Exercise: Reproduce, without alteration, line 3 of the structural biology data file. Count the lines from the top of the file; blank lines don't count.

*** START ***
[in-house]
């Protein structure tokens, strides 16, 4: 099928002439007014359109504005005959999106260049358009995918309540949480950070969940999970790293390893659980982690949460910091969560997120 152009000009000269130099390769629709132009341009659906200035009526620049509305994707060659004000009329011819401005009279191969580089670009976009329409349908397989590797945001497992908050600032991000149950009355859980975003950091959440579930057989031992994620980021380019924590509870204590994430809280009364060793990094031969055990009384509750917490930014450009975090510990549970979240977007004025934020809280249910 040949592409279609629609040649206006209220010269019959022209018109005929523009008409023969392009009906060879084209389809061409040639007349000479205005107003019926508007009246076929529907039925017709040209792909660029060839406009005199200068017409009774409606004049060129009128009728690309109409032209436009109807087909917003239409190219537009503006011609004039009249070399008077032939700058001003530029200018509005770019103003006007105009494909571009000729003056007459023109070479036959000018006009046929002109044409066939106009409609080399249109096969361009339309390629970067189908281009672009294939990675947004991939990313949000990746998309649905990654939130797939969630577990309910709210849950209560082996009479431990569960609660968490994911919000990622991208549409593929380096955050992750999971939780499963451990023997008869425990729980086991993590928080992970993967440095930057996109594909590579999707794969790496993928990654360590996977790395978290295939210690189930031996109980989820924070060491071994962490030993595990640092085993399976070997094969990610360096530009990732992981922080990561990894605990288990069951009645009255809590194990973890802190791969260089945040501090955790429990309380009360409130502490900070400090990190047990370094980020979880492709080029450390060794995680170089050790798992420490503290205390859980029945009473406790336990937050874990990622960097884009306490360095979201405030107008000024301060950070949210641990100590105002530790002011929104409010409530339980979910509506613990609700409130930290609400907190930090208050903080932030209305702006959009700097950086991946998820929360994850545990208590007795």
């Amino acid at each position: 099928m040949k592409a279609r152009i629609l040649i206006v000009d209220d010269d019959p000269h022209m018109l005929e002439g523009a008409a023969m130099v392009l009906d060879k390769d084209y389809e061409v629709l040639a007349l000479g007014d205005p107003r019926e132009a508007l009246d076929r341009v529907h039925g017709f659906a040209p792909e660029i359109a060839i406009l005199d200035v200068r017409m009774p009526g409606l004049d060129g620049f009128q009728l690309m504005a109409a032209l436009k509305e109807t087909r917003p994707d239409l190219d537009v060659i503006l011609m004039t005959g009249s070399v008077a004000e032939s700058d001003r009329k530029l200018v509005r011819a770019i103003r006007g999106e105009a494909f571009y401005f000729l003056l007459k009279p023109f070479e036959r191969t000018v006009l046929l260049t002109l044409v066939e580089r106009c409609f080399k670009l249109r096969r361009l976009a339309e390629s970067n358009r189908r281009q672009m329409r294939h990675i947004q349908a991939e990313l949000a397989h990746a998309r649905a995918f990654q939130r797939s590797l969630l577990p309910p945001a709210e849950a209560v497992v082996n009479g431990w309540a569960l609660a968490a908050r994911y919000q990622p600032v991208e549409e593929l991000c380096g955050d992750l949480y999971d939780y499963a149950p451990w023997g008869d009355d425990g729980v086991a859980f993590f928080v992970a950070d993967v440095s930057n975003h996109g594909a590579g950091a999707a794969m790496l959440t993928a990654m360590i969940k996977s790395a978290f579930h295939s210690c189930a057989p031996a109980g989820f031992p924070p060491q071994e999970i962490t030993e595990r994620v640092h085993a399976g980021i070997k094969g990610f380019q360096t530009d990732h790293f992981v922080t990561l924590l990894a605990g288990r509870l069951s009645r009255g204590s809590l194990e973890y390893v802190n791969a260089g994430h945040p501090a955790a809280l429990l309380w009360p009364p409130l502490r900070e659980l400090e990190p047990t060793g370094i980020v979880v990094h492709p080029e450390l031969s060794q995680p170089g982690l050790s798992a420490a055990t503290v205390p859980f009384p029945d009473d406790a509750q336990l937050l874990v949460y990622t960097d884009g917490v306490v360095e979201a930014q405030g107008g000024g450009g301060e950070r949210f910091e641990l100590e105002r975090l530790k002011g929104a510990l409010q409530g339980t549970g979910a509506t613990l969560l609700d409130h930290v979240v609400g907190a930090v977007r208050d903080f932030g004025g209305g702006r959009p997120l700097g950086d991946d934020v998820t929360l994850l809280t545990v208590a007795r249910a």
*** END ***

């Amino acid at each position: 099928m040949k592409a279609r152009i629609l040649i206006v000009d209220d010269d019959p000269h022209m018109l005929e002439g523009a008409a023969m130099v392009l009906d060879k390769d084209y389809e061409v629709l040639a007349l000479g007014d205005p107003r019926e132009a508007l009246d076929r341009v529907h039925g017709f659906a040209p792909e660029i359109a060839i406009l005199d200035v200068r017409m009774p009526g409606l004049d060129g620049f009128q009728l690309m504005a109409a032209l436009k509305e109807t087909r917003p994707d239409l190219d537009v060659i503006l011609m004039t005959g009249s070399v008077a004000e032939s700058d001003r009329k530029l200018v509005r011819a770019i103003r006007g999106e105009a494909f571009y401005f000729l003056l007459k009279p023109f070479e036959r191969t000018v006009l046929l260049t002109l044409v066939e580089r106009c409609f080399k670009l249109r096969r361009l976009a339309e390629s970067n358009r189908r281009q672009m329409r294939h990675i947004q349908a991939e990313l949000a397989h990746a998309r649905a995918f990654q939130r797939s590797l969630l577990p309910p945001a709210e849950a209560v497992v082996n009479g431990w309540a569960l609660a968490a908050r994911y919000q990622p600032v991208e549409e593929l991000c380096g955050d992750l949480y999971d939780y499963a149950p451990w023997g008869d009355d425990g729980v086991a859980f993590f928080v992970a950070d993967v440095s930057n975003h996109g594909a590579g950091a999707a794969m790496l959440t993928a990654m360590i969940k996977s790395a978290f579930h295939s210690c189930a057989p031996a109980g989820f031992p924070p060491q071994e999970i962490t030993e595990r994620v640092h085993a399976g980021i070997k094969g990610f380019q360096t530009d990732h790293f992981v922080t990561l924590l990894a605990g288990r509870l069951s009645r009255g204590s809590l194990e973890y390893v802190n791969a260089g994430h945040p501090a955790a809280l429990l309380w009360p009364p409130l502490r900070e659980l400090e990190p047990t060793g370094i980020v979880v990094h492709p080029e450390l031969s060794q995680p170089g982690l050790s798992a420490a055990t503290v205390p859980f009384p029945d009473d406790a509750q336990l937050l874990v949460y990622t960097d884009g917490v306490v360095e979201a930014q405030g107008g000024g450009g301060e950070r949210f910091e641990l100590e105002r975090l530790k002011g929104a510990l409010q409530g339980t549970g979910a509506t613990l969560l609700d409130h930290v979240v609400g907190a930090v977007r208050d903080f932030g004025g209305g702006r959009p997120l700097g950086d991946d934020v998820t929360l994850l809280t545990v208590a007795r249910a």